Do you all know what roll end paper is? It is the end of the rolls of newsprint. Many newspaper offices will sell hundreds of feet of this paper for a dollar or two. Not only is it economical (we make our own wrapping paper), but it is also a great spark. If you unroll some of the paper, your children are going to find a use for it. If you are studying the human body, outline each of your children and have them draw the parts of their body. The little ones will draw in major things like eyes, ears, etc. The older ones may draw the nervous system, or the organs, or even draw and label the muscles.

Another project you can do with roll end paper is to tape it up to the wall and let your children write notes or draw on it. This may even be a keepsake for you someday.


We home schoolers often hear about the importance of timelines. Not only are they great for your children to get some historical perspective, they are also great for sparks. When you have a timeline up and some places seem kind of bare, your children will want to fill those spaces up. There are many ways to make timelines, and there are also books on timelines. We once used roll end paper to make a timeline, using 10 inches for every decade. That timeline was like a scroll. It was extremely heavy. We had a great time working on it, but didn’t use it as much after the initial few times because it was so big and heavy. It was about 50 feet long. Was the experience worth the time and effort we put into it? I believe it was.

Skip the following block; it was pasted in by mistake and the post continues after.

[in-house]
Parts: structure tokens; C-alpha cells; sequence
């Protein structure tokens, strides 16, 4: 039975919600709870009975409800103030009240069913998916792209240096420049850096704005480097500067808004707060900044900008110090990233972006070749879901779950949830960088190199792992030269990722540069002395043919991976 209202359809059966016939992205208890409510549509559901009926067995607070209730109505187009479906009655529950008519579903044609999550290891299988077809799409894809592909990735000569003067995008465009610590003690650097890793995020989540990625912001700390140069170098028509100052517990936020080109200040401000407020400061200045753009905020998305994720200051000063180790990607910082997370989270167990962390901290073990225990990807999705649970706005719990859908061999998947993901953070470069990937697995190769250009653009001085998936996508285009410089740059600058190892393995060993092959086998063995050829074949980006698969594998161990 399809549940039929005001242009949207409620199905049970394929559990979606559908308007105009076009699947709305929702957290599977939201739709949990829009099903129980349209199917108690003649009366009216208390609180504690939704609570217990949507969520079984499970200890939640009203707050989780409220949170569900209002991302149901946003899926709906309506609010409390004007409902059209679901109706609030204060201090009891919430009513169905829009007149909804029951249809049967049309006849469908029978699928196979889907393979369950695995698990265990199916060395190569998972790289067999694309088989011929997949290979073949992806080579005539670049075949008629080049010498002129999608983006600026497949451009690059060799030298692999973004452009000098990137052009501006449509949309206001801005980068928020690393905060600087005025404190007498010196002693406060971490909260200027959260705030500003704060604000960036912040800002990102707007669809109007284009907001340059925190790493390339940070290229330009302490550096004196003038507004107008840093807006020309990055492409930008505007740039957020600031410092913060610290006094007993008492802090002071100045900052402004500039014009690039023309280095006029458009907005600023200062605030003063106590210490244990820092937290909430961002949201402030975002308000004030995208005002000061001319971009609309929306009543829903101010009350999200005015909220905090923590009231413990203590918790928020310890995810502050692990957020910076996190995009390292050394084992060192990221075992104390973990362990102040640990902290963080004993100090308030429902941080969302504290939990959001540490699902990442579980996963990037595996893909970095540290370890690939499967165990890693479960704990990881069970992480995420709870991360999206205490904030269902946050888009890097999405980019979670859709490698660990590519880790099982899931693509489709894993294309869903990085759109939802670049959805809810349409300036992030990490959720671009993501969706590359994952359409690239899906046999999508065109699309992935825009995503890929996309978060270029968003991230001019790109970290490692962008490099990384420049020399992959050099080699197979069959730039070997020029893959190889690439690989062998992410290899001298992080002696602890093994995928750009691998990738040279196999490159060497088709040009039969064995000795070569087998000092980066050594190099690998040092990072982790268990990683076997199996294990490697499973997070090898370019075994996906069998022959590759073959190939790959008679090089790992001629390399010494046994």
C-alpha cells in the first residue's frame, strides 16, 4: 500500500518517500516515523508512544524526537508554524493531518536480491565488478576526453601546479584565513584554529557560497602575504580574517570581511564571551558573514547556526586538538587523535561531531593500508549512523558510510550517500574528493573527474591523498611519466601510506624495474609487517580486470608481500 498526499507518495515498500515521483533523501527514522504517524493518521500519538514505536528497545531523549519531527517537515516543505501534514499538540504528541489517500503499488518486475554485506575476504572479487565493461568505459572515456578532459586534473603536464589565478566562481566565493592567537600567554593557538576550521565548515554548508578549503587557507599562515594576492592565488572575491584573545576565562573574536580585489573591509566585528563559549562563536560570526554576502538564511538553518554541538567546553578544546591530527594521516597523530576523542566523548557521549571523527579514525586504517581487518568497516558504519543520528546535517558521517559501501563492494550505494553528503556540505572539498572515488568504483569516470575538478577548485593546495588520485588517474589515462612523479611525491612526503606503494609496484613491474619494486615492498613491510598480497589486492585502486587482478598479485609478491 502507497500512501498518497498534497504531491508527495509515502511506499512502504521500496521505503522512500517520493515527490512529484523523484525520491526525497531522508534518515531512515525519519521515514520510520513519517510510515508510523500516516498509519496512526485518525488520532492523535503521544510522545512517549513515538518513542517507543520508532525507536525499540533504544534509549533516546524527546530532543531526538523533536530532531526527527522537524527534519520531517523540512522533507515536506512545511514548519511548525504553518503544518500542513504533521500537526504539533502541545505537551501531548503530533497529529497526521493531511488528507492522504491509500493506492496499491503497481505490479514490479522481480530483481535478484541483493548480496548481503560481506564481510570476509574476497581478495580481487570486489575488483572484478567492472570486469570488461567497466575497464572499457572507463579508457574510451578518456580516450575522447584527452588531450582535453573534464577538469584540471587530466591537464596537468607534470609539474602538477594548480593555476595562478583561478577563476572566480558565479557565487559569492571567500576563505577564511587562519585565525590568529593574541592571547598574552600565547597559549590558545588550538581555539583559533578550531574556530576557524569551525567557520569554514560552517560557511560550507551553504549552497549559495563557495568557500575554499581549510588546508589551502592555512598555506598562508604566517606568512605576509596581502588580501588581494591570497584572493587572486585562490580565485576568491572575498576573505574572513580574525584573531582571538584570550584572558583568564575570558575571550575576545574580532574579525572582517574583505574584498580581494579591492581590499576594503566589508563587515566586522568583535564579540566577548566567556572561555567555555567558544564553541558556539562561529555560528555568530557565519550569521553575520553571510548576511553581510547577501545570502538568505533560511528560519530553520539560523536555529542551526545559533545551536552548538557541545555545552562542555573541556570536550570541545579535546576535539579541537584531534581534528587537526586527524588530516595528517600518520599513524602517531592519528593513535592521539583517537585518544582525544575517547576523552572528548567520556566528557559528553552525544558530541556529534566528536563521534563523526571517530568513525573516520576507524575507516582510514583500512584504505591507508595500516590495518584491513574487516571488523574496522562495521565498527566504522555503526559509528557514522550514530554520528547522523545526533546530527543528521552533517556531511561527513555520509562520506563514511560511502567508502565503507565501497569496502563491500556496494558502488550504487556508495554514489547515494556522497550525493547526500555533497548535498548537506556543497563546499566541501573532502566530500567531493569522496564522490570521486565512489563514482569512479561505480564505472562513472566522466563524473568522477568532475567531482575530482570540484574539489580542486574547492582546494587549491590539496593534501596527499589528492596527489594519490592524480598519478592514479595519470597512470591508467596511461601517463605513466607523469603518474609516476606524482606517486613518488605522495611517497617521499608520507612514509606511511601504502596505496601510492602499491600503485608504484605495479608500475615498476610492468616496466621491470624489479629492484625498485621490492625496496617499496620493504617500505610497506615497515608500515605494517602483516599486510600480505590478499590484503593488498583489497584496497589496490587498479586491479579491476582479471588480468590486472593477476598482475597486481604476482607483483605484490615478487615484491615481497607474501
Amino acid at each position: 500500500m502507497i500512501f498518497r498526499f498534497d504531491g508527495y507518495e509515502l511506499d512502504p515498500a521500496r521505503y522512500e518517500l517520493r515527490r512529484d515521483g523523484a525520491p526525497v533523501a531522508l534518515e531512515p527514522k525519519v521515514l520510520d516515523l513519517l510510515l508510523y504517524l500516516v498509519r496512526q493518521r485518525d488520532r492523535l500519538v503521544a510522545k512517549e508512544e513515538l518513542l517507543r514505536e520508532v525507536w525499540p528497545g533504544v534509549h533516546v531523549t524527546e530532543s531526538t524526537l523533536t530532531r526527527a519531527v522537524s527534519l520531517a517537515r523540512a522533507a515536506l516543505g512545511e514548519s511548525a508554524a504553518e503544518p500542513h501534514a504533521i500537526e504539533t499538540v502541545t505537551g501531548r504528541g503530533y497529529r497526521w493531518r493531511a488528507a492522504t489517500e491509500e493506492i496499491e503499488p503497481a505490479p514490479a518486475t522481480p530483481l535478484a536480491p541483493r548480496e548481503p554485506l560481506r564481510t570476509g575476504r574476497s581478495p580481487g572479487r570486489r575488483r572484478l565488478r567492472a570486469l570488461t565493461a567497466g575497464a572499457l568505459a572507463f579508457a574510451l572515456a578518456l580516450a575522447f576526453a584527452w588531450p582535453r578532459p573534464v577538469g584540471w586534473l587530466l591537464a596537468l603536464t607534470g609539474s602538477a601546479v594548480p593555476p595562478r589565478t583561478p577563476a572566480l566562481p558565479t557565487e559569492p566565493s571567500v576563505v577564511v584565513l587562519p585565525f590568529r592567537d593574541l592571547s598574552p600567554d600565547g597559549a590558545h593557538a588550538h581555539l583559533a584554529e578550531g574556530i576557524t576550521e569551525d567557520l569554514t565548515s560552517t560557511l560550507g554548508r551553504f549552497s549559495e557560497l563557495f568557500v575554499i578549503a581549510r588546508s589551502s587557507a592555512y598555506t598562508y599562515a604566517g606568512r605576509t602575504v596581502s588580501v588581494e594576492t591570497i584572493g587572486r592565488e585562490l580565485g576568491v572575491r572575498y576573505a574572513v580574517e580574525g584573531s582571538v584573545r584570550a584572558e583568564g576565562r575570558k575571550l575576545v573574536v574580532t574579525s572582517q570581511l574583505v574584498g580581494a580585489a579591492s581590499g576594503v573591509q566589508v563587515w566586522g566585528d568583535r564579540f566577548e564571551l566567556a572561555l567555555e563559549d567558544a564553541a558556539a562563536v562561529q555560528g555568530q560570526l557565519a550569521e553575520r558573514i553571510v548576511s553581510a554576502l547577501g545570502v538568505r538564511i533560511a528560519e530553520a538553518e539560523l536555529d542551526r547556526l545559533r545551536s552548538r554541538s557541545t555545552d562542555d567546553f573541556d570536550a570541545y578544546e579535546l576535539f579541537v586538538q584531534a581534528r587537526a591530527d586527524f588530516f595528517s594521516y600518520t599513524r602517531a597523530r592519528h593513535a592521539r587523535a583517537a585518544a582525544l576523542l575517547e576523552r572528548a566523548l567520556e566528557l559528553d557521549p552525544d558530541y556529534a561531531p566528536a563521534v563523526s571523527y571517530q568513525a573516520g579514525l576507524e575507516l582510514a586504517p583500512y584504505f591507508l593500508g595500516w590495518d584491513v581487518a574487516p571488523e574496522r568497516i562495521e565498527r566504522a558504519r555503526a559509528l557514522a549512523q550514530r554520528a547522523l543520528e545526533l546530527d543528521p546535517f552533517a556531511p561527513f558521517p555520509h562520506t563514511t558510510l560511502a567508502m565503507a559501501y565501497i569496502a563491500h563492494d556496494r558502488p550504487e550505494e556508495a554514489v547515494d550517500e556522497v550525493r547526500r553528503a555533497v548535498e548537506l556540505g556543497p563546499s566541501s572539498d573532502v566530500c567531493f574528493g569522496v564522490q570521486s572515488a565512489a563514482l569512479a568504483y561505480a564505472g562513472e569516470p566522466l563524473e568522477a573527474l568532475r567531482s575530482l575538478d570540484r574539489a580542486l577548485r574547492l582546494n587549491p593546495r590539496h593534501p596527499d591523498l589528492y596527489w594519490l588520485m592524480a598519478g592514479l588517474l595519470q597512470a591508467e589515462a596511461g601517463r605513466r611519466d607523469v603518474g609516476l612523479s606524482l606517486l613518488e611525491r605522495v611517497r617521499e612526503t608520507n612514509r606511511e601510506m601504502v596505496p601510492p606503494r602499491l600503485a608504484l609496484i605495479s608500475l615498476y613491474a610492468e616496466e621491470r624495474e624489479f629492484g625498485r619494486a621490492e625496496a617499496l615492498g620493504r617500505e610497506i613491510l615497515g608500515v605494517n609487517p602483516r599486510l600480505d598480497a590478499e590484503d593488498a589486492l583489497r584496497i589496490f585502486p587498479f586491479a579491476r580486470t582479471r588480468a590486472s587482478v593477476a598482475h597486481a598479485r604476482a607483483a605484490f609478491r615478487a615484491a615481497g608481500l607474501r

That was just a very small sampling of some of the many ideas you will find when you download Ignite the Fire!

Only $ 10.00 or Buy in Bulk and SAVE BIG!!!!!